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Secular trends in the association between obesity and hypertension among adults in the United States, 1999–2014

  • Seungho Ryu
    Affiliations
    Health and Sport Analytics Laboratory, Department of Health, Exercise Science and Recreation Management, The University of Mississippi, United States of America
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  • Emily Frith
    Affiliations
    Physical Activity Epidemiology Laboratory, Exercise Psychology Laboratory, Department of Health, Exercise Science and Recreation Management, The University of Mississippi, United States of America
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  • Zeljko Pedisic
    Affiliations
    Institute for Health and Sport (IHES), Victoria University, Melbourne, Australia
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  • Minsoo Kang
    Affiliations
    Health and Sport Analytics Laboratory, Department of Health, Exercise Science and Recreation Management, The University of Mississippi, United States of America
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  • Paul D. Loprinzi
    Correspondence
    Corresponding author at: The University of Mississippi, Department of Health, Exercise Science, and Recreation Management, 229 Turner Center; University, MS 38677, United States of America.
    Affiliations
    Physical Activity Epidemiology Laboratory, Exercise Psychology Laboratory, Department of Health, Exercise Science and Recreation Management, The University of Mississippi, United States of America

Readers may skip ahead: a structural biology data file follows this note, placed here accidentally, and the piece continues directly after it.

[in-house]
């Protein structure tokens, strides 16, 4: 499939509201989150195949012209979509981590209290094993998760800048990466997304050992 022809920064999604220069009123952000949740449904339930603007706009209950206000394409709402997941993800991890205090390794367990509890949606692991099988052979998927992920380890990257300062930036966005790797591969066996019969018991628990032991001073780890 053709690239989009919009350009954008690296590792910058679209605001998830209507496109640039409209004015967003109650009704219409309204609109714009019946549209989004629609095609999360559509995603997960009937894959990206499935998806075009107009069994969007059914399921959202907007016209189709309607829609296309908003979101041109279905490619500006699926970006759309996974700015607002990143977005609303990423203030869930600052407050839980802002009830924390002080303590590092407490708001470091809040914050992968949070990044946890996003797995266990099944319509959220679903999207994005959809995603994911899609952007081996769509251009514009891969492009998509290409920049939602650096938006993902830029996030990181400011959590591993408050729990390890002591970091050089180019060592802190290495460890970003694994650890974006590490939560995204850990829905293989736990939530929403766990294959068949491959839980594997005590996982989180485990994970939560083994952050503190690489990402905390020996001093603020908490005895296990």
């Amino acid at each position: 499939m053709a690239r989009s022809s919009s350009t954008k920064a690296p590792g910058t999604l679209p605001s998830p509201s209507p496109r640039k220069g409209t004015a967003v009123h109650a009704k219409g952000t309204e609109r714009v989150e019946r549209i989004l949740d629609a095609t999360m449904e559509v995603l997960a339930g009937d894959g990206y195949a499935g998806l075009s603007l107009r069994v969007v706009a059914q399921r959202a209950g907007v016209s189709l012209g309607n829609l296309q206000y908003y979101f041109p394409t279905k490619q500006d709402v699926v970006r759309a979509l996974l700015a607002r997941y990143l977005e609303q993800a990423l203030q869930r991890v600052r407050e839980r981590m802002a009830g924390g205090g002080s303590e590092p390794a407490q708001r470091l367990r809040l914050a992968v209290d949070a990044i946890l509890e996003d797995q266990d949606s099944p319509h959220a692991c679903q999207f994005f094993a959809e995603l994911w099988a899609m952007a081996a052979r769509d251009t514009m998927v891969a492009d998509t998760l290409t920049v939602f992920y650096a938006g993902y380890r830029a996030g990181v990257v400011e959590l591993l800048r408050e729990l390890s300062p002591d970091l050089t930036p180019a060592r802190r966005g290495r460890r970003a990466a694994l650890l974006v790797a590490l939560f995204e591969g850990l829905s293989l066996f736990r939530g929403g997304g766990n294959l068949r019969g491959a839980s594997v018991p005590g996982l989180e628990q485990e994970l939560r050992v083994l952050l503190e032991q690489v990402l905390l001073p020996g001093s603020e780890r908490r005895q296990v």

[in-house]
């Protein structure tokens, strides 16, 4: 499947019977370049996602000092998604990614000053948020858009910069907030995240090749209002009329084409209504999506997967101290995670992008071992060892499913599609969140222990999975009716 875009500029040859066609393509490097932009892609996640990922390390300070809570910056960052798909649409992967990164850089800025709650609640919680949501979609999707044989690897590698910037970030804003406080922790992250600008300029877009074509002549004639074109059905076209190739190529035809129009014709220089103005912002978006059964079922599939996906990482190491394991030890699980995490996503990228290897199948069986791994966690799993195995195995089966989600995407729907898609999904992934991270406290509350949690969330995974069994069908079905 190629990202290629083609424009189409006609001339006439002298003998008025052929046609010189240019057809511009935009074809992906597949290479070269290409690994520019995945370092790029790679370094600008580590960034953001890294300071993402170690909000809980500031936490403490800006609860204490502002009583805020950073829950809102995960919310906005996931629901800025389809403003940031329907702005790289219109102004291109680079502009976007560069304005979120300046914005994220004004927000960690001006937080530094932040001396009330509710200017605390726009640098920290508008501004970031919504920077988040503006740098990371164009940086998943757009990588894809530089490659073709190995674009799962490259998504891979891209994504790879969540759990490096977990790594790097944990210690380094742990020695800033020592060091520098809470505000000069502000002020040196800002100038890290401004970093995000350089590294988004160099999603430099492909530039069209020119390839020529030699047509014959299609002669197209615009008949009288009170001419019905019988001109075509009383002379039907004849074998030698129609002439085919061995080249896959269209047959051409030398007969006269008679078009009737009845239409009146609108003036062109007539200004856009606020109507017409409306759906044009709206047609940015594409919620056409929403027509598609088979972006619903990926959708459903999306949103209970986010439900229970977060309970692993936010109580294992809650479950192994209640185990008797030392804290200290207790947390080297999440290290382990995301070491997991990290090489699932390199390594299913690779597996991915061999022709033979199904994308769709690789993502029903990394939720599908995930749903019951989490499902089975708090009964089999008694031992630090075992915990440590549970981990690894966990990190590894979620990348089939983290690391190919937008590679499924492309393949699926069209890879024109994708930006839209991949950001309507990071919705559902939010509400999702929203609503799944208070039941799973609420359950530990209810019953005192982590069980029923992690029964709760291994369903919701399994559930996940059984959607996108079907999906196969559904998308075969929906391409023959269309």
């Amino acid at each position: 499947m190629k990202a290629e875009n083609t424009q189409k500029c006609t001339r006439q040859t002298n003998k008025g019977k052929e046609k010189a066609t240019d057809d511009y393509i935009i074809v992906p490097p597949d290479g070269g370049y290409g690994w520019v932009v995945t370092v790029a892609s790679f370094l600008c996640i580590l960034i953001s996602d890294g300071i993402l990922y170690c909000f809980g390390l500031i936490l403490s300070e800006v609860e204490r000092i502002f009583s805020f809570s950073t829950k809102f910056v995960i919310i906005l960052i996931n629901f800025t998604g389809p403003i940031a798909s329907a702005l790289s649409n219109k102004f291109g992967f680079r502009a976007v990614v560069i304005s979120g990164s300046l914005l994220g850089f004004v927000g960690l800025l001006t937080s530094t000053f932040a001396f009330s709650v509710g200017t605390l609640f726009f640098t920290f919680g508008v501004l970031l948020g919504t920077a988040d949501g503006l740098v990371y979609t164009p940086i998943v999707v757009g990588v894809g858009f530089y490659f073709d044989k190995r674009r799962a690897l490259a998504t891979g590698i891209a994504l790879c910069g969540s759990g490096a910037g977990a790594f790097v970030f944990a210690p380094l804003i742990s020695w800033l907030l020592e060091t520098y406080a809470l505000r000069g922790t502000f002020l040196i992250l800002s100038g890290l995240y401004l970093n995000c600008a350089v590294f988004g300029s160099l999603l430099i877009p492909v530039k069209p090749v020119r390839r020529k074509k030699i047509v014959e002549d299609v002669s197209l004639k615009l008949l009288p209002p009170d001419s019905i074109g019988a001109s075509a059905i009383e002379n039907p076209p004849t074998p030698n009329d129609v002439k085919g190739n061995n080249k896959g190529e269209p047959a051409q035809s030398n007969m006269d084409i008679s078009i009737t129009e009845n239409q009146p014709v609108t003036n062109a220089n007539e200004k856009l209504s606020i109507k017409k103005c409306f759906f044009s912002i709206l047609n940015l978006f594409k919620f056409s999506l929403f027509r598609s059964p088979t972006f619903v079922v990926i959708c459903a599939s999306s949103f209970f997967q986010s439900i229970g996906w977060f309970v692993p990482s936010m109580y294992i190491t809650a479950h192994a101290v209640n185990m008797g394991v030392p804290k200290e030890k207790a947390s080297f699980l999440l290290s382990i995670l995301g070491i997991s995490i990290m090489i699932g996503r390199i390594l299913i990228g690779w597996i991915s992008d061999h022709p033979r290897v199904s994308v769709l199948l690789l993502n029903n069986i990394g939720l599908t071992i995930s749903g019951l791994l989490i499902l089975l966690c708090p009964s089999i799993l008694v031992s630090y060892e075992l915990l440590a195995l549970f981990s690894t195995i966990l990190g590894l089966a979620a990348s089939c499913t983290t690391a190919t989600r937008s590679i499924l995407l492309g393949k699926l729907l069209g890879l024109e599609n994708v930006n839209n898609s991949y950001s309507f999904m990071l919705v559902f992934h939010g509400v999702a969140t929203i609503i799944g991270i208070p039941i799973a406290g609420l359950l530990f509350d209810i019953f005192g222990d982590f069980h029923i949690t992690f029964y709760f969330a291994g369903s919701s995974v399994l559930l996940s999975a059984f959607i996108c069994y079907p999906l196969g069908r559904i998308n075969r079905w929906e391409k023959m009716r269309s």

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Published:March 01, 2019DOI:https://doi.org/10.1016/j.ejim.2019.02.012

      Highlights

      • A national sample was employed.
      • We evaluated secular trends in the association between obesity and hypertension.
      • The magnitude of this association has been increasing over time.

      Abstract

      Objective

      To examine the secular trends in the association between obesity and hypertension among American adults between 1999 and 2014.

      Methods

      Data from the 1999–2014 National Health and Nutrition Examination Survey (eight survey cycles) were used. Obesity was determined from measured body mass index, with hypertension assessed from measured blood pressure and self-reported medication use. Meta-regression was used to examine the linear, quadratic, and cubic trends of the relationship between the observed odds ratio effect sizes (obesity and hypertension) and the NHANES cycles (year) using a random-effects model.

      Results

      Across the years of 1999 to 2014, there was a significant, positive linear trend (p = .006) in the association between overweight/obesity and hypertension.

      Conclusion

      Our findings suggest that the association between overweight/obesity and hypertension is becoming stronger over time. Continued surveillance of temporal changes associated with obesity and hypertension is necessary to monitor how such changes may underlie changes in the risk for chronic disease.

      Significance of the Study

      This novel study evaluates whether the magnitude of association between obesity and hypertension has changed over the last 15-years.

      Keywords

      Abbreviations:

      BMI (Body Mass Index), BP (Blood Pressure), NHANES (National Health and Nutrition Examination Survey)
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